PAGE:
I've heard about something called "ISO standard." What does that mean?

The International Standards Organization, or ISO, has approved and recommended a global standard for microchips. The global standard is intended to create an identification system that is consistent worldwide. For example, if a dog was implanted with an ISO standard microchip in the U.S. travels to Europe with its owners and becomes lost, the ISO standard scanners in Europe would be able to read the dog's microchip. If the dog was implanted with a non-ISO microchip and the ISO scanner was not forward and backward-reading (universal), the dog's microchip might not be detected or be read by the scanner. The ISO standard frequency is 134.2 kHz.

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1. What is a microchip?
2. How is a microchip implanted into an animal? Is it painful? Does it require surgery or anesthesia?
3. What kind of information is contained in the microchip? Is there a tracking device in it? Will it store my pet's medical information?
4. What do they mean by "microchip frequency"?
5. I've heard about something called "ISO standard." What does that mean?
6. What are universal (forward and backward-reading) scanners? How do they differ from other scanners?
7. How does a microchip help reunite a lost animal with its owner?
8. Does a microchip replace identification tags and rabies tags?
9. I just adopted a pet from the animal shelter. Is it microchipped? How can I find out?
10. Why should I have my animals microchipped?
11. I want to get my animal(s) microchipped. Where do I go?
12. Why can't I just buy the microchip and implant it myself?
13. Once the microchip has been implanted, what do I do? Is there any sort of maintenance needed?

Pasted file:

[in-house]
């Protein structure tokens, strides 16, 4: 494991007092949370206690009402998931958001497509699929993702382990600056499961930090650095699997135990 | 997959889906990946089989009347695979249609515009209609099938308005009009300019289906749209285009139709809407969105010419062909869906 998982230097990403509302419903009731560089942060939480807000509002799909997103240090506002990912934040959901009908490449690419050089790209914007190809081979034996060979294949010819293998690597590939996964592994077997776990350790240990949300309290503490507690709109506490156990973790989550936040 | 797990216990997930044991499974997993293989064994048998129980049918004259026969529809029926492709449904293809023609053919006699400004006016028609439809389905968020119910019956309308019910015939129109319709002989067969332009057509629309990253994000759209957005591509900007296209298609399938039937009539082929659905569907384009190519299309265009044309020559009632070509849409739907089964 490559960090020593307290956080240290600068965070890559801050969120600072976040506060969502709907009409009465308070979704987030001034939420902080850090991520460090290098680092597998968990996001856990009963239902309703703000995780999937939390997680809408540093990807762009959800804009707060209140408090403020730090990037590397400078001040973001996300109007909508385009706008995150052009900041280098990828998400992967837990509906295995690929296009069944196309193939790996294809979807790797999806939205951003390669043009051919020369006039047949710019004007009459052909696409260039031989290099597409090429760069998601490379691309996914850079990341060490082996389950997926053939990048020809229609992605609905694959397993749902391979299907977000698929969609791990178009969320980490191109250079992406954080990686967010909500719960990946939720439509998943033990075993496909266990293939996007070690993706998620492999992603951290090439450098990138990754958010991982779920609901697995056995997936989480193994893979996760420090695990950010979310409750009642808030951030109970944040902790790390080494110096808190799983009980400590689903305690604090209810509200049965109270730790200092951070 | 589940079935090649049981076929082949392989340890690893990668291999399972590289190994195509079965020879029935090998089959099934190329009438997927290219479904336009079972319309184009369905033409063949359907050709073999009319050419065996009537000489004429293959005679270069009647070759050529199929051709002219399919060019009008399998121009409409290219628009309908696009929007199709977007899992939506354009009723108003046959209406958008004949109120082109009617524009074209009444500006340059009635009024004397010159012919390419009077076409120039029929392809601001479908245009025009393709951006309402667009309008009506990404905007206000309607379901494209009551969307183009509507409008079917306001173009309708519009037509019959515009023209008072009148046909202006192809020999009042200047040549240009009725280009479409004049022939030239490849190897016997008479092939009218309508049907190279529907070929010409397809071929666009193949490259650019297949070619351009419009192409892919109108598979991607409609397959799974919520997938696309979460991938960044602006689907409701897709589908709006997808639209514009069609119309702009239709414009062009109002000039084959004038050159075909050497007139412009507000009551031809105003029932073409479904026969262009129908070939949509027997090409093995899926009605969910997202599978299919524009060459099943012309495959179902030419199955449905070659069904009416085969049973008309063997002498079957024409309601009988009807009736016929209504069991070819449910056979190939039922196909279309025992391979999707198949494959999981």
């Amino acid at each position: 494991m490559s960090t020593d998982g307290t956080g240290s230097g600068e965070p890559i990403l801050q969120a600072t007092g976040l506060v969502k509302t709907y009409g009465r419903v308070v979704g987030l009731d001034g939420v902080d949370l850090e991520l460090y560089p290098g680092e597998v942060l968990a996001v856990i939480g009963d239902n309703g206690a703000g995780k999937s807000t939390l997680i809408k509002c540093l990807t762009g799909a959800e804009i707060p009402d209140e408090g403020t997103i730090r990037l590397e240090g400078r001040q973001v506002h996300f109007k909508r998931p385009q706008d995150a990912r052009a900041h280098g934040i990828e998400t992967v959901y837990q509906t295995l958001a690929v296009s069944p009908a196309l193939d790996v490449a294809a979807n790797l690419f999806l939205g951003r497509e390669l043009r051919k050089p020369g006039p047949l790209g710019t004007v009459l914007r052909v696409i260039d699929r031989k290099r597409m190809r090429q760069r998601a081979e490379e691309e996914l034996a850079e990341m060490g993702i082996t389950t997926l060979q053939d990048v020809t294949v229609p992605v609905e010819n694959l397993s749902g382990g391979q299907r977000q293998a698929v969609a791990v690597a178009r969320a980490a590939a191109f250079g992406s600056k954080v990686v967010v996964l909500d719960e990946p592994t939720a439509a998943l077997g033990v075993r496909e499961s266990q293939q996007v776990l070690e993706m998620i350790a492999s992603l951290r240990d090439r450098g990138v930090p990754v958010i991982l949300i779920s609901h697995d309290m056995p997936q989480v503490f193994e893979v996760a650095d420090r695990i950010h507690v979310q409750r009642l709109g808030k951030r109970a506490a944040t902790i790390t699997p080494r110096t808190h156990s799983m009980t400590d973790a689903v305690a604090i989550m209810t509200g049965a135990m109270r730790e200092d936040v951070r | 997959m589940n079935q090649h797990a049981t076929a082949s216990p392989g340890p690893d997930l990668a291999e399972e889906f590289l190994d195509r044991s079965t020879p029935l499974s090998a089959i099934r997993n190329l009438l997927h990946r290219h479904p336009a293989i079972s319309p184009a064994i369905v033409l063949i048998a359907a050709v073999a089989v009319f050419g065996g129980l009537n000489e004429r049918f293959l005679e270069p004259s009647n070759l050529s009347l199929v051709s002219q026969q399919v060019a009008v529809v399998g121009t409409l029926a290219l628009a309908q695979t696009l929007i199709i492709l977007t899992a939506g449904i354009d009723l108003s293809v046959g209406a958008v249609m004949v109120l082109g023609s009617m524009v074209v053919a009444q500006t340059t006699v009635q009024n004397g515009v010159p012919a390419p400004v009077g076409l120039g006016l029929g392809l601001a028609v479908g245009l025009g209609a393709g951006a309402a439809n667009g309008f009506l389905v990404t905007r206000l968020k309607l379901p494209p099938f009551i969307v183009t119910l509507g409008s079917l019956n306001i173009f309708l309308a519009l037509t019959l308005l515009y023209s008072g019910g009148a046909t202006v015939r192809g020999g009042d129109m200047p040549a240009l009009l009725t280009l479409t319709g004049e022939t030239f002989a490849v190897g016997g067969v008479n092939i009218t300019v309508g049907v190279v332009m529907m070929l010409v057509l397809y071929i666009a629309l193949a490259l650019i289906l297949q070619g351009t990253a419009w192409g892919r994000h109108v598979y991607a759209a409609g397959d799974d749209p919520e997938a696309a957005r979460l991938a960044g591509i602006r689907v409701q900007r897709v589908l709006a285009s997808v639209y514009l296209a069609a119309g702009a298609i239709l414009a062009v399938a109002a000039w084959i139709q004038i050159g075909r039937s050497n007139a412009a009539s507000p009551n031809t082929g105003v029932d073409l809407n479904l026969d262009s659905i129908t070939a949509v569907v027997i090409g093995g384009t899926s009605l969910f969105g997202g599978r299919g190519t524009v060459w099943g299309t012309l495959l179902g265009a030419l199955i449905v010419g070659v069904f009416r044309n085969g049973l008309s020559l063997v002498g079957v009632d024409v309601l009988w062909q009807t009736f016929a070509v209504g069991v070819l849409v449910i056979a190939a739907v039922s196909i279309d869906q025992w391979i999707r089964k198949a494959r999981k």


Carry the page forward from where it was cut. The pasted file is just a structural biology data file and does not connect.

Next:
14. Why are microchips sometimes not found?
15. My pet has two different frequency microchips implanted. Do I need to have one removed? Will they interfere with each other? Which microchip will be detected by the scanner?
16. My pet has a non-ISO standard, 125 kHz microchip implanted, and I want to have it implanted with an ISO standard, 134 kHz microchip. Can I do that?
17. Why isn't it a requirement that all shelters and veterinary clinics use the same microchips and readers? Why aren't they required to have one of each scanner so microchips are never missed?
18. When I have my pet microchipped, is there one central database that registers the information and makes it available to animal shelters and veterinary clinics in case my pet is lost or stolen?
19. What are some of the problems associated with microchips? How common are they?
20. I've heard a lot lately that microchips cause cancer. Is this true?
21. I don't want my pet to get cancer. Should I have my pet's microchip removed?
22. Do the benefits of microchipping outweigh the risks? I'm worried there is still a chance that the veterinary clinic or shelter won't be able to read the chip or my pet will have a reaction.